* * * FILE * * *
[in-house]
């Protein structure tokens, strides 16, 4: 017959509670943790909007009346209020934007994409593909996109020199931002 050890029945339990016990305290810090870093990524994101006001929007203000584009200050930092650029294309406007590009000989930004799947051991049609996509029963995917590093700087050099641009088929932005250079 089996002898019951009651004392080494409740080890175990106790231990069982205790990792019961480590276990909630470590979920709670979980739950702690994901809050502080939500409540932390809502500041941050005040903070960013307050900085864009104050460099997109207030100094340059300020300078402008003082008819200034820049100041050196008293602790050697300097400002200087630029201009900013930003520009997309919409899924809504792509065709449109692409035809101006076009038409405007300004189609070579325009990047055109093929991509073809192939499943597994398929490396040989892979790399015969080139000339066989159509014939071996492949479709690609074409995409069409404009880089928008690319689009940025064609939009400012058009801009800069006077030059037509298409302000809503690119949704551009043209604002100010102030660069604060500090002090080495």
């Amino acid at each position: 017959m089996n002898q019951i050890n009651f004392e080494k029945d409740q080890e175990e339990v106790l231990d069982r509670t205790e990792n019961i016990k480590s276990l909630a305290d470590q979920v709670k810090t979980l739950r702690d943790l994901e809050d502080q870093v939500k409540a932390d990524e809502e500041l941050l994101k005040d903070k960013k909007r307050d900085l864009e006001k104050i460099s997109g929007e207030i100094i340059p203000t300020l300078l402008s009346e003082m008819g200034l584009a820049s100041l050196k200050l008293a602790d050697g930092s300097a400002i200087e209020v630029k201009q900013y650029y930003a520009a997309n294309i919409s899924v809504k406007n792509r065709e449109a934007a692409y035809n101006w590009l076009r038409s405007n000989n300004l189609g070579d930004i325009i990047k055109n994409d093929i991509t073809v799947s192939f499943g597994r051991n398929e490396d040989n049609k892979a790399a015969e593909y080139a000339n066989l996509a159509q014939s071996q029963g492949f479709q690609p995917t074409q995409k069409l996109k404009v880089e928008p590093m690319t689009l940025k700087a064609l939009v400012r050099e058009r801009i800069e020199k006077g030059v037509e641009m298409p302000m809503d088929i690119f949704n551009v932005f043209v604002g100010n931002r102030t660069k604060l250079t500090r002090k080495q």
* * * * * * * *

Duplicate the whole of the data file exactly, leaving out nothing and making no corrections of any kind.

[in-house]
């Protein structure tokens, strides 16, 4: 017959509670943790909007009346209020934007994409593909996109020199931002 050890029945339990016990305290810090870093990524994101006001929007203000584009200050930092650029294309406007590009000989930004799947051991049609996509029963995917590093700087050099641009088929932005250079 089996002898019951009651004392080494409740080890175990106790231990069982205790990792019961480590276990909630470590979920709670979980739950702690994901809050502080939500409540932390809502500041941050005040903070960013307050900085864009104050460099997109207030100094340059300020300078402008003082008819200034820049100041050196008293602790050697300097400002200087630029201009900013930003520009997309919409899924809504792509065709449109692409035809101006076009038409405007300004189609070579325009990047055109093929991509073809192939499943597994398929490396040989892979790399015969080139000339066989159509014939071996492949479709690609074409995409069409404009880089928008690319689009940025064609939009400012058009801009800069006077030059037509298409302000809503690119949704551009043209604002100010102030660069604060500090002090080495």
């Amino acid at each position: 017959m089996n002898q019951i050890n009651f004392e080494k029945d409740q080890e175990e339990v106790l231990d069982r509670t205790e990792n019961i016990k480590s276990l909630a305290d470590q979920v709670k810090t979980l739950r702690d943790l994901e809050d502080q870093v939500k409540a932390d990524e809502e500041l941050l994101k005040d903070k960013k909007r307050d900085l864009e006001k104050i460099s997109g929007e207030i100094i340059p203000t300020l300078l402008s009346e003082m008819g200034l584009a820049s100041l050196k200050l008293a602790d050697g930092s300097a400002i200087e209020v630029k201009q900013y650029y930003a520009a997309n294309i919409s899924v809504k406007n792509r065709e449109a934007a692409y035809n101006w590009l076009r038409s405007n000989n300004l189609g070579d930004i325009i990047k055109n994409d093929i991509t073809v799947s192939f499943g597994r051991n398929e490396d040989n049609k892979a790399a015969e593909y080139a000339n066989l996509a159509q014939s071996q029963g492949f479709q690609p995917t074409q995409k069409l996109k404009v880089e928008p590093m690319t689009l940025k700087a064609l939009v400012r050099e058009r801009i800069e020199k006077g030059v037509e641009m298409p302000m809503d088929i690119f949704n551009v932005f043209v604002g100010n931002r102030t660069k604060l250079t500090r002090k080495q």